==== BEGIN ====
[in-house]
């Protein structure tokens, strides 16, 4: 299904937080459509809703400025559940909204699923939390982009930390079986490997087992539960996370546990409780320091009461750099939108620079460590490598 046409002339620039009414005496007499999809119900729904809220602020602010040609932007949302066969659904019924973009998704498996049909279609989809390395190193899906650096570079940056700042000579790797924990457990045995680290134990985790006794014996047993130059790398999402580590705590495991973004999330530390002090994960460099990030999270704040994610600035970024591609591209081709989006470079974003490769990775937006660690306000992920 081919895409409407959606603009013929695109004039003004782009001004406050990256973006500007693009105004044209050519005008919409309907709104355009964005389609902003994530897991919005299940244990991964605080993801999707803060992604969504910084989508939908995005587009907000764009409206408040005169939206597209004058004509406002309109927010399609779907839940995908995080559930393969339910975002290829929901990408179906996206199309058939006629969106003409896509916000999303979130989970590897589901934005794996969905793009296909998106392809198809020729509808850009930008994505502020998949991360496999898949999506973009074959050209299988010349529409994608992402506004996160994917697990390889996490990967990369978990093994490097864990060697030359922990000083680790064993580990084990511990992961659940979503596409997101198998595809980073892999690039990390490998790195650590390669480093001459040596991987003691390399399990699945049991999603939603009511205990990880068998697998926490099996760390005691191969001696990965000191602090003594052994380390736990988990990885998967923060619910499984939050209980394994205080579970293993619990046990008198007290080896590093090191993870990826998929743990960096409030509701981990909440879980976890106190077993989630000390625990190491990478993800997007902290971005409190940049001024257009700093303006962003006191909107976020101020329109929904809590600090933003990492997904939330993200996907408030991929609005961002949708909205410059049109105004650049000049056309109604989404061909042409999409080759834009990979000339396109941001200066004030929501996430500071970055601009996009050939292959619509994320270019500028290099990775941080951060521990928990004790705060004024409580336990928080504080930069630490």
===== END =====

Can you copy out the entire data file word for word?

[in-house]
């Protein structure tokens, strides 16, 4: 299904937080459509809703400025559940909204699923939390982009930390079986490997087992539960996370546990409780320091009461750099939108620079460590490598 046409002339620039009414005496007499999809119900729904809220602020602010040609932007949302066969659904019924973009998704498996049909279609989809390395190193899906650096570079940056700042000579790797924990457990045995680290134990985790006794014996047993130059790398999402580590705590495991973004999330530390002090994960460099990030999270704040994610600035970024591609591209081709989006470079974003490769990775937006660690306000992920 081919895409409407959606603009013929695109004039003004782009001004406050990256973006500007693009105004044209050519005008919409309907709104355009964005389609902003994530897991919005299940244990991964605080993801999707803060992604969504910084989508939908995005587009907000764009409206408040005169939206597209004058004509406002309109927010399609779907839940995908995080559930393969339910975002290829929901990408179906996206199309058939006629969106003409896509916000999303979130989970590897589901934005794996969905793009296909998106392809198809020729509808850009930008994505502020998949991360496999898949999506973009074959050209299988010349529409994608992402506004996160994917697990390889996490990967990369978990093994490097864990060697030359922990000083680790064993580990084990511990992961659940979503596409997101198998595809980073892999690039990390490998790195650590390669480093001459040596991987003691390399399990699945049991999603939603009511205990990880068998697998926490099996760390005691191969001696990965000191602090003594052994380390736990988990990885998967923060619910499984939050209980394994205080579970293993619990046990008198007290080896590093090191993870990826998929743990960096409030509701981990909440879980976890106190077993989630000390625990190491990478993800997007902290971005409190940049001024257009700093303006962003006191909107976020101020329109929904809590600090933003990492997904939330993200996907408030991929609005961002949708909205410059049109105004650049000049056309109604989404061909042409999409080759834009990979000339396109941001200066004030929501996430500071970055601009996009050939292959619509994320270019500028290099990775941080951060521990928990004790705060004024409580336990928080504080930069630490």